Mammals extending their ranges into higher latitudes helps explain some of the increased diversity. Among the orders which benefitted from the PETM were the primates, the earliest true members of which date from the Late Paleocene.

Samuel Capricci
November 30, 2018 4:43 am

“constructed 2000 “Virtual Earths”, which they populated with thousands of plants and animals organized into a global system of inter-connected food-webs.”
Wow, I am completely impressed. These people not only fully understand the intricacies and complete biology and pathophysiology of all life on earth but they fully understand the complete workings of the earth as it is now and how it is affected by the 8 other major and minor planets in our solar system along with the moon, the asteroid belt and the sun. I have to say that I have been spending my time in the wrong church on the weekends. The hubris of these people knows no bounds.

Jon Scott
November 30, 2018 5:02 am

So more “modelled” buffoonery chasing P1 scenarios. Would the more real Medieval warm period be a better REAL starting place?

Dale S
November 30, 2018 5:55 am

Given that so much plant and animal life already copes with temperature changes exceeding 5C on a seasonal or daily basis, the claim that 5-6C warming over many decades would wipe out “most life” on their virtual planets is difficult to take seriously as a newly discovered truth.

November 30, 2018 7:33 am

Where have I heard this before?

Oh, I remember. CO2 greenhouse effect will be about 0.5 degrees. But that bump will cause FORCINGS that raise temperatures another 3.0 degrees.

So they have discovered biological “forcings.” A very tenuous theory.

November 30, 2018 8:18 am

I know it won’t make those chair-dwelling computer geek labrats happy, but I’m going to make a forecast, so here it is.

1 – Since there is ice on the Moon (south pole) there will be primitive unicellular organisms found there, once we get started building stuff up there. There will be a zoo for them, completely set up for their needs.

2 – Iapetus, Callisto and several other large-ish satellites orbiting Jupiter and Saturn will also be found to harbor primitive unicellular life forms, which will have to have their own habitats fenced off so that ski lodges and ice climber chateaus will not disturb them. Titan will become a mecca for Bespin gas miners.

3 – Since water ice has been confirmed on Mars (as R. Heinlein predicted in Red Planet), more primitive unicellular life forms and some tardigrade relatives will be found in deep underground caves, having parties and wondering if they should challenge human occupation of their planet. Also, the Martina Olympics will include speed skating on the canals, once they’re built, and the 10-spin Axel will be a requirement to even be considered as part of the skating team. The quad toe loop will be SO dated, and replaced by the 50-spin toe loop, with height records set at every competition. Willis will announce the results.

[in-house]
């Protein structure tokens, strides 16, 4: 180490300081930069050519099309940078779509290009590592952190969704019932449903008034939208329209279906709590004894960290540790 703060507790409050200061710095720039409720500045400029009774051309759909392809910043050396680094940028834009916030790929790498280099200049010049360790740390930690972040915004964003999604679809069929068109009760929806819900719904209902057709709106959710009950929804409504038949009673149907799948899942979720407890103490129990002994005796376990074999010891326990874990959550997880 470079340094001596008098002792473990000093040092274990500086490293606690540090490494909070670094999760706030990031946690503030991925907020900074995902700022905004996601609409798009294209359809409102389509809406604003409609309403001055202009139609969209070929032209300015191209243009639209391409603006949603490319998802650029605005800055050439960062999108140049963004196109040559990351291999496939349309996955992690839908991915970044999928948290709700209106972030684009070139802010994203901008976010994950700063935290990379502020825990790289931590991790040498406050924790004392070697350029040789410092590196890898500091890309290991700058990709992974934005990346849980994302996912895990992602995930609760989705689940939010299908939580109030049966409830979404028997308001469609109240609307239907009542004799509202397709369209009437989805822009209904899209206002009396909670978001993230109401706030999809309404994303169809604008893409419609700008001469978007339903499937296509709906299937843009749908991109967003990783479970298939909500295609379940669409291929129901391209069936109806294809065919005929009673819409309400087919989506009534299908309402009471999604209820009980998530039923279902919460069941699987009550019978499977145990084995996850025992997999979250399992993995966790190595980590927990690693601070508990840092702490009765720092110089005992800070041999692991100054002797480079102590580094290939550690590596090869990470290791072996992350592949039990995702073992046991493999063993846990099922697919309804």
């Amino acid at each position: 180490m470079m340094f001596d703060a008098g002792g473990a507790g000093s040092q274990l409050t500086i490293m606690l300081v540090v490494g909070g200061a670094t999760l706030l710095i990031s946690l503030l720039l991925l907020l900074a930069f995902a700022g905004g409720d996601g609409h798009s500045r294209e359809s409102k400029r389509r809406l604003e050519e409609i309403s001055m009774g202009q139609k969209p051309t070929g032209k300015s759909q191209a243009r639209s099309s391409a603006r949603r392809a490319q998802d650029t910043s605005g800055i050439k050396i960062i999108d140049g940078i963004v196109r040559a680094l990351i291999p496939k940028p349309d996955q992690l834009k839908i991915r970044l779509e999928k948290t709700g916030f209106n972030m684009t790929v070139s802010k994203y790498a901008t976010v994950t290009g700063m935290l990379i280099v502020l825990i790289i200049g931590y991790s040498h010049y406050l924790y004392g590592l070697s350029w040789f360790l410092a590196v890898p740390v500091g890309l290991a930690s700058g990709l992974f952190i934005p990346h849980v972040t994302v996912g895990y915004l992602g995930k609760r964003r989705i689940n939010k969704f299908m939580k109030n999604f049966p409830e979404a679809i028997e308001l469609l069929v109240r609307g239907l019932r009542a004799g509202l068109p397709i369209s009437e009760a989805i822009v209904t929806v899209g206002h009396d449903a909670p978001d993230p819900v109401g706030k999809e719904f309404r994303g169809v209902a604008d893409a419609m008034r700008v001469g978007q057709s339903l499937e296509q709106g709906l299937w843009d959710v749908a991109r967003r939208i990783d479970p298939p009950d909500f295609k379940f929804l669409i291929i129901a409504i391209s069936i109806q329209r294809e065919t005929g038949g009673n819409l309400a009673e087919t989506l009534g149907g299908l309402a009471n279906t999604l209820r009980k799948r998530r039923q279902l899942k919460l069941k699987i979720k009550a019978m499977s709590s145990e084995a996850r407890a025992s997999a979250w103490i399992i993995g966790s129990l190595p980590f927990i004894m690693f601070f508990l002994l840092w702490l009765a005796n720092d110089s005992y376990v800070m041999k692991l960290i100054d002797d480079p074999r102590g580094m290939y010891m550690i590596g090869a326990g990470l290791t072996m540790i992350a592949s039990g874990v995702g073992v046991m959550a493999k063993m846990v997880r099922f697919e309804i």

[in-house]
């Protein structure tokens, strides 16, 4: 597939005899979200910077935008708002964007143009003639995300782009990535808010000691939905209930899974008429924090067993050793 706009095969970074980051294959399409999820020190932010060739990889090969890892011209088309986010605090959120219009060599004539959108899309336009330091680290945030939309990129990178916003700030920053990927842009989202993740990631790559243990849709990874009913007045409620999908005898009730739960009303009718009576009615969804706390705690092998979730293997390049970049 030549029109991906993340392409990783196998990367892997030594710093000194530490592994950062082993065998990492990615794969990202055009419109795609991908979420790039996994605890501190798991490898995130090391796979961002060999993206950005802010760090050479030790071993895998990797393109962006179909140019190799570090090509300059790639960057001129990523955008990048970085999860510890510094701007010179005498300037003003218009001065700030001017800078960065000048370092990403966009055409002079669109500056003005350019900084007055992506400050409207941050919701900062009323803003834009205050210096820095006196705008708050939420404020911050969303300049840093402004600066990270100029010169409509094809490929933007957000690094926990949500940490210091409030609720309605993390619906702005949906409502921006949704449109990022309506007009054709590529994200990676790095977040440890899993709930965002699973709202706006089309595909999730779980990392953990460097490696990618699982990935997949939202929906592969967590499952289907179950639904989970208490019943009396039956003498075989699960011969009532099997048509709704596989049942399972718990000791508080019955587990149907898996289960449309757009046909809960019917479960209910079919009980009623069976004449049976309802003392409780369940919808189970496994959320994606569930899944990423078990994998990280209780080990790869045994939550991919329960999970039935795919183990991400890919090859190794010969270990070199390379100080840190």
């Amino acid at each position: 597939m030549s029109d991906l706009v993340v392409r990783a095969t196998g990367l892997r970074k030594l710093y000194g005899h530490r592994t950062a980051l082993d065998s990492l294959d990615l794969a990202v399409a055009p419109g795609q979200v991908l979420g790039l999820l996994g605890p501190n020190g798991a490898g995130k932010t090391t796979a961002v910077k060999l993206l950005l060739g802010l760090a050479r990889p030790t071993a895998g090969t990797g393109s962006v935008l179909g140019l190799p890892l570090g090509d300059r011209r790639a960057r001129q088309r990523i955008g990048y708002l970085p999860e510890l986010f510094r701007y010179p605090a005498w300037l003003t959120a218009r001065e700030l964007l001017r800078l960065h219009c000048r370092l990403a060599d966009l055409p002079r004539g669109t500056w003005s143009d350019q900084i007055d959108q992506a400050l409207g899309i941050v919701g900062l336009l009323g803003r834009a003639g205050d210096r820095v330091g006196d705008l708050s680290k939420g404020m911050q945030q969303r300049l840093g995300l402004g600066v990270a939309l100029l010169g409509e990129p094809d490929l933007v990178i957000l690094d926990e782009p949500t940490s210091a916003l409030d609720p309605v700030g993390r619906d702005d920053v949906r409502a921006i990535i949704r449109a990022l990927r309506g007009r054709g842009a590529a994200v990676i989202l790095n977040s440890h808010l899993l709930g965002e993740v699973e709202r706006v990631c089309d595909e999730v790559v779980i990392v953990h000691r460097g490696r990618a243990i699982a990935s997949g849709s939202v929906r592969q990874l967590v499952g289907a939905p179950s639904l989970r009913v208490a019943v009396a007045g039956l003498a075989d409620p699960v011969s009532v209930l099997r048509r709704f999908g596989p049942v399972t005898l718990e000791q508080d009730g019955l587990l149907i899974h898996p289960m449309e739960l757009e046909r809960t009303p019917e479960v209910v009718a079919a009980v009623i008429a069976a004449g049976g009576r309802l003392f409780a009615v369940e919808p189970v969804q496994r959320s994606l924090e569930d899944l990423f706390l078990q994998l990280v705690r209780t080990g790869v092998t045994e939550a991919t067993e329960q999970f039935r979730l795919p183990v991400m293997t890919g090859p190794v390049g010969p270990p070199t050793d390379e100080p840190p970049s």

4 – Not neglecting Pluto, either: Chthulhu Station will be built on a floating platform that takes into account the constant resurfacing of that ice field, and more advanced, but still primitive, lifeforms will be voted in as members of the United Planets Union Reserved Status (UPURS). Mother Thing will announce the honors at the next meeting of Concerned Galactic Citizens. Kip and Peewee will be presented as UPURS representatives until they have to go back to school in the fall.

5 – Sedna will be found and turned into an orbiting library, with a 3-D projected librarian who looks suspiciously like John de Lancie.

Three Galaxies – One Law!!

Ringworld has not been found yet.

John Tillman
Reply to  Sara
December 1, 2018 1:03 pm


Much as I admire Heinlein, his 1947 and ’49 Mars books describe hypothetical canals, not ice as it’s now known to exist on the Red Planet.

Reply to  Sara
December 1, 2018 2:29 pm

The “hypothetical” canals froze in the cold season and were used for transportation in ‘Red Planet’. Jim and Frank skated on them when they left the school where the Headmaster had illegally tried to put all students under a form of house arrest, and tried to steal Willis.
Terraforming is something that will happen on Mars, once a bases is established there, so why not created canals and use them for transport?

John Tillman
November 30, 2018 8:53 am

In the past, ten degrees warmer than now has been optimum, but 5-6 degrees C would be better for life on Earth than our present 14 to 15 degrees.

John Tillman
Reply to  John Tillman
November 30, 2018 8:54 am

Too bad that even one degree more of warming is highly unlikely to happen before the next glacial advance.

November 30, 2018 9:55 am

These idiots are on the verge of thinking a “nuclear winter” will solve everything.
You heard it here first.